Christian Jihad

Was the Taliban right about the real agenda of aid workers Heather Mercer and Dayna Curry?

BY: Deborah Caldwell

 

When the Taliban captured humanitarian relief workers Dayna Curry and Heather Mercer in August, religious and political leaders in the United States were aghast. The Taliban accused the aid workers of being on a secret campaign to convert Muslims. It seemed yet another sign of the Taliban's dishonesty, extremism and paranoia.

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Plus:
Antioch Community Church statements about the release of Heather Mercer and Dayna Curry

But now that Curry and Mercer and the six other Shelter Now relief workers are safe, a different story can be told. The Taliban was partly right. Curry and Mercer did spend time in Afghanistan evangelizing--in violation of Afghani law. More significantly, they are part of a widespread and rapidly growing effort among American Christians to convert Muslims around the world.

They are warriors, in other words, in what can fairly be described as a Christian jihad against Islam.

Although the two women say that most of their time was spent providing practical humanitarian care, Curry has conceded that about 20% of the Taliban's charges against them were valid. She admits, for instance, that she gave a boy a book about Jesus, and that she and Mercer showed at least one Afghani family a movie known as "

the Jesus" film.

The Jesus film is a popular tool of missionaries seeking converts. Translated into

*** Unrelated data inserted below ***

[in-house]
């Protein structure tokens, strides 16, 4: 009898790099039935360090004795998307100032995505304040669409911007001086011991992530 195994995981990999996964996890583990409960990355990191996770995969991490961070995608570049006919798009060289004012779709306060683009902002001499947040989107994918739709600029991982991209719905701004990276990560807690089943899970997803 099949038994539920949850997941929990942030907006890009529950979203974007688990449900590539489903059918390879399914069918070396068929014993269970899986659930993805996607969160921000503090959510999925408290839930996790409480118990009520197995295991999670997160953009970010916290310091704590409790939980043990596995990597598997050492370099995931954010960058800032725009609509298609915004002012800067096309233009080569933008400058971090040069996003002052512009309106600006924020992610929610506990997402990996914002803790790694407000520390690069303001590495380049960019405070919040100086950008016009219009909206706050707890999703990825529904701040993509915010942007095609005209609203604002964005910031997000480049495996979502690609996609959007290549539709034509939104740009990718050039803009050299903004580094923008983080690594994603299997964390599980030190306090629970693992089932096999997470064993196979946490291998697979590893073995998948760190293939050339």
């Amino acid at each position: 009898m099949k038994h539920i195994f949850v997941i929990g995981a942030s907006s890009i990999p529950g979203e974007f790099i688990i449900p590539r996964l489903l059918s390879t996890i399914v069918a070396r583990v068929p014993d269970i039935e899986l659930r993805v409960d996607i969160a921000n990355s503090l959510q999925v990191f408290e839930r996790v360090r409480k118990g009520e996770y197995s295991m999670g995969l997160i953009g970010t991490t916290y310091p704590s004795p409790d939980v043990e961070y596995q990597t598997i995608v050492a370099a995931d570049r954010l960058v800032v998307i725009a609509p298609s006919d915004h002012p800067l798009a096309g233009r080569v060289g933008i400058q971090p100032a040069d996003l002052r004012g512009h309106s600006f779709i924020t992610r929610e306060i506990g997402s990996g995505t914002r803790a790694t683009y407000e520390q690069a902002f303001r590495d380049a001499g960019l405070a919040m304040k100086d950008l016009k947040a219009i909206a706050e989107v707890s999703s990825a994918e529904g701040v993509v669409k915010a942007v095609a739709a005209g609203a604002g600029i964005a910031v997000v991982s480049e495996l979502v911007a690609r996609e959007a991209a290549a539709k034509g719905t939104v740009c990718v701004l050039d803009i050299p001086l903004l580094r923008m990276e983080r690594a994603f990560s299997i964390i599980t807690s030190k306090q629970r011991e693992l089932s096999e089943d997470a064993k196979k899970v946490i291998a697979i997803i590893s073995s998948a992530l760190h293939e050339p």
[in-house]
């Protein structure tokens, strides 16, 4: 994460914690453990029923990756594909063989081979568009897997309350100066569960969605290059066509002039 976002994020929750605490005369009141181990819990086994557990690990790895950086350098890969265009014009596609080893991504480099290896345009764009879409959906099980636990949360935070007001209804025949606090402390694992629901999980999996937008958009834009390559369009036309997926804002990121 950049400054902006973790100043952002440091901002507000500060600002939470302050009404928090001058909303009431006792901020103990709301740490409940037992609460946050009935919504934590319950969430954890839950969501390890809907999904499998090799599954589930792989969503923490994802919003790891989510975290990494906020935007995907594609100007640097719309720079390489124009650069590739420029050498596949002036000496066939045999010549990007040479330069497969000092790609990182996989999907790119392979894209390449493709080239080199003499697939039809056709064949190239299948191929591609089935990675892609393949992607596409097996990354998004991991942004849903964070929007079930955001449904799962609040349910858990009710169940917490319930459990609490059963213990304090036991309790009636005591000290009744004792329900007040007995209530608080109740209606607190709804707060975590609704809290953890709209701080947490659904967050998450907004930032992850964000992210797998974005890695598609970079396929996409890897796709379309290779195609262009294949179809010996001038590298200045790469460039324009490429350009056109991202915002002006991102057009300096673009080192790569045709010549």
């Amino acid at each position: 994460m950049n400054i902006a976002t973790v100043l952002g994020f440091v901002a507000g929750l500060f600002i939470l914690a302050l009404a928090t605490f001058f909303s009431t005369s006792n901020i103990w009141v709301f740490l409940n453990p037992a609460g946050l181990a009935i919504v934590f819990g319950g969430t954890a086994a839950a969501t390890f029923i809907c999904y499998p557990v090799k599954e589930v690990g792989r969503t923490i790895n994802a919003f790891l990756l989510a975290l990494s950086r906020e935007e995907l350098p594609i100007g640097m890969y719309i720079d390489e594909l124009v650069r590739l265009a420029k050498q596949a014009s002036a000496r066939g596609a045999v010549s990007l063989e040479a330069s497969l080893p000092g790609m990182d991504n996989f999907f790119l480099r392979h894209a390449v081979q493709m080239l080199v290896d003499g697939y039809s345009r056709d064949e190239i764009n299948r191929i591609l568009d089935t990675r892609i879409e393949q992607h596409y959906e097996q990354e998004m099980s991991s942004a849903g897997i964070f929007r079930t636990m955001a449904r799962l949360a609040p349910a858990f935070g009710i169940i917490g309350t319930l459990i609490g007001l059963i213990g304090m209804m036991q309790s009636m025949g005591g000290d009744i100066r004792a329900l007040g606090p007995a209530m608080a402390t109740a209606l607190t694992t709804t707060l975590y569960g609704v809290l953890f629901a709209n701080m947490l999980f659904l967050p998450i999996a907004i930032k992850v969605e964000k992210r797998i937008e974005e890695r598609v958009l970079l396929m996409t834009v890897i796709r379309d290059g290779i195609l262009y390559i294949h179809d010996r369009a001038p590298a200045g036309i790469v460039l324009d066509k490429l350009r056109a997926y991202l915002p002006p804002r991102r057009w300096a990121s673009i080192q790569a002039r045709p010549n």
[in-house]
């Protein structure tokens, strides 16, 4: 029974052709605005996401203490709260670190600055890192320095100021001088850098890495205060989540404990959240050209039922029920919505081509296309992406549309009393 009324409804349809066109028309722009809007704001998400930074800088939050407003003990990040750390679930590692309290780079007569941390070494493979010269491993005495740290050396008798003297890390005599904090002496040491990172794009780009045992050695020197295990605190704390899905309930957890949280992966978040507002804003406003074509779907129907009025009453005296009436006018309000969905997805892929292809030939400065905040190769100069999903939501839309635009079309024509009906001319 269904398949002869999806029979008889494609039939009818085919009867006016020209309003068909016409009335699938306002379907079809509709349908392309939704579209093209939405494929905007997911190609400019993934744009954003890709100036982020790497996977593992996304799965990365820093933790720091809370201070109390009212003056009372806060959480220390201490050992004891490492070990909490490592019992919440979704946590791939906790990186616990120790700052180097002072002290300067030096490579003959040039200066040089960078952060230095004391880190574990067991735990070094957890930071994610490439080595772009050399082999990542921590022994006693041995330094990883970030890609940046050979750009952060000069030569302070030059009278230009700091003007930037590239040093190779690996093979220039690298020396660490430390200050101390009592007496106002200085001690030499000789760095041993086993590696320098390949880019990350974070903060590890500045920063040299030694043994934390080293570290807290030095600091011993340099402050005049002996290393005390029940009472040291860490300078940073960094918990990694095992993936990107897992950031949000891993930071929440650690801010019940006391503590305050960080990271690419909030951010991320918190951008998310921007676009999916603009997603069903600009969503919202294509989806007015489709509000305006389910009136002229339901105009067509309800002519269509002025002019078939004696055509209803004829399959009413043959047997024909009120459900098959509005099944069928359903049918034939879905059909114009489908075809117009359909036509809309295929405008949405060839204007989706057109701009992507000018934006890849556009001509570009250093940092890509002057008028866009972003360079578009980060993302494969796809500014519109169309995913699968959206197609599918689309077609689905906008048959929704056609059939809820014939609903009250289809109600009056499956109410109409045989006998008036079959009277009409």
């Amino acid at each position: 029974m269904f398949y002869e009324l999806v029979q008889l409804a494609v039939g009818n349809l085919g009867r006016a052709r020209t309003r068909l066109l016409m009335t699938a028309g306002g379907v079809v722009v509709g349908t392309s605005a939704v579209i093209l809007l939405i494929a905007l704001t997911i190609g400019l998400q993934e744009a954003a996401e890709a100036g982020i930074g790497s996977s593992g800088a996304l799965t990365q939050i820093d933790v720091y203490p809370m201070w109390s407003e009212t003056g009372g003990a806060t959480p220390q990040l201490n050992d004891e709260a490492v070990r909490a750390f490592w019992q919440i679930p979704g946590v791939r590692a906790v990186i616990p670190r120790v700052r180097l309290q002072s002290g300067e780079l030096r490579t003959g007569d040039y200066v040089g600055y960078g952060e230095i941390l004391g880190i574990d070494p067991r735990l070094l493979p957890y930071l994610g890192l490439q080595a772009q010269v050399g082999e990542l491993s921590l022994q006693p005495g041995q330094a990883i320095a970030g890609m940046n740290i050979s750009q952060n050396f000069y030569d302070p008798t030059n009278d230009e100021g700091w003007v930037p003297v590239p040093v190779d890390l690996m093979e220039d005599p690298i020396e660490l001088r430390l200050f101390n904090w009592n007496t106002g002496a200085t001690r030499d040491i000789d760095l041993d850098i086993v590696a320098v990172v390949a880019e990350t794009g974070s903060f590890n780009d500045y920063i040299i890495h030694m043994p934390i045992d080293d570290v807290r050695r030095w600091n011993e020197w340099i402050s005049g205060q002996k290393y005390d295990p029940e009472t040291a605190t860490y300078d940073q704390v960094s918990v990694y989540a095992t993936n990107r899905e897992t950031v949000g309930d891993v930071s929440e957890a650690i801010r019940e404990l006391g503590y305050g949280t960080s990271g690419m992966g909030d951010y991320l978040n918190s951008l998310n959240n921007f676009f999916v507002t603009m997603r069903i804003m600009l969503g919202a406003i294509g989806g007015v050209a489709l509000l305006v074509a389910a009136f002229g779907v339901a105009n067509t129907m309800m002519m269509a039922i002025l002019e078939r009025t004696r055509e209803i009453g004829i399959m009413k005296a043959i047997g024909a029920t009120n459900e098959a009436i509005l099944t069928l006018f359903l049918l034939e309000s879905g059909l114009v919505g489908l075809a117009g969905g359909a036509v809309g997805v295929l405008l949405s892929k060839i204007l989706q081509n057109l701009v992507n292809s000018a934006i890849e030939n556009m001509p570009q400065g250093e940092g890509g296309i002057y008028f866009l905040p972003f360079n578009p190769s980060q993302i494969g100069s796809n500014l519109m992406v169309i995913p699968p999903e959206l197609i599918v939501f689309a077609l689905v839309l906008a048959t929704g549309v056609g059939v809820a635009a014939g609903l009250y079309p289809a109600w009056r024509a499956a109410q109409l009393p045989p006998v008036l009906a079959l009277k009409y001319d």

685 languages,

the 1979 film was made for $2 million by Campus Crusade for Christ founder Bill Bright with the financial backing of conservative oilman Nelson "Bunker" Hunt.

It is not particularly surprising that Curry and Mercer did a bit of proselytizing while there. The church where they are members regularly sponsors misisonaries in foreign countries to "introduce people to God and see them 'discipled' as followers of Christ," says Jeff Abshire, pastor of

Antioch Community Church

in Waco, Texas.

The group that sponsored the women, Shelter Now, is part of a larger network of evangelical Christians that has sprung up in the last decade to target Muslims for conversion to Christianity. Since 1990, the number of missionaries in Islamic countries has quadrupled. Mission experts estimate they have spoken to or given Christian material to about 334 million people in that time.

Franklin Graham's assertion

last week that Islam is "wicked, violent, and not of the same God" also flows from this movement.

Groups such as Youth With a Mission and the Southern Baptist Convention's International Mission Board, sponsor

two-week jaunts

to places like Kyrgyzstan to convert Muslims to Christianity.



For Christians who can't travel, there are guides to help them

pray specifically for converts

in these areas.

Continued on page 2: »

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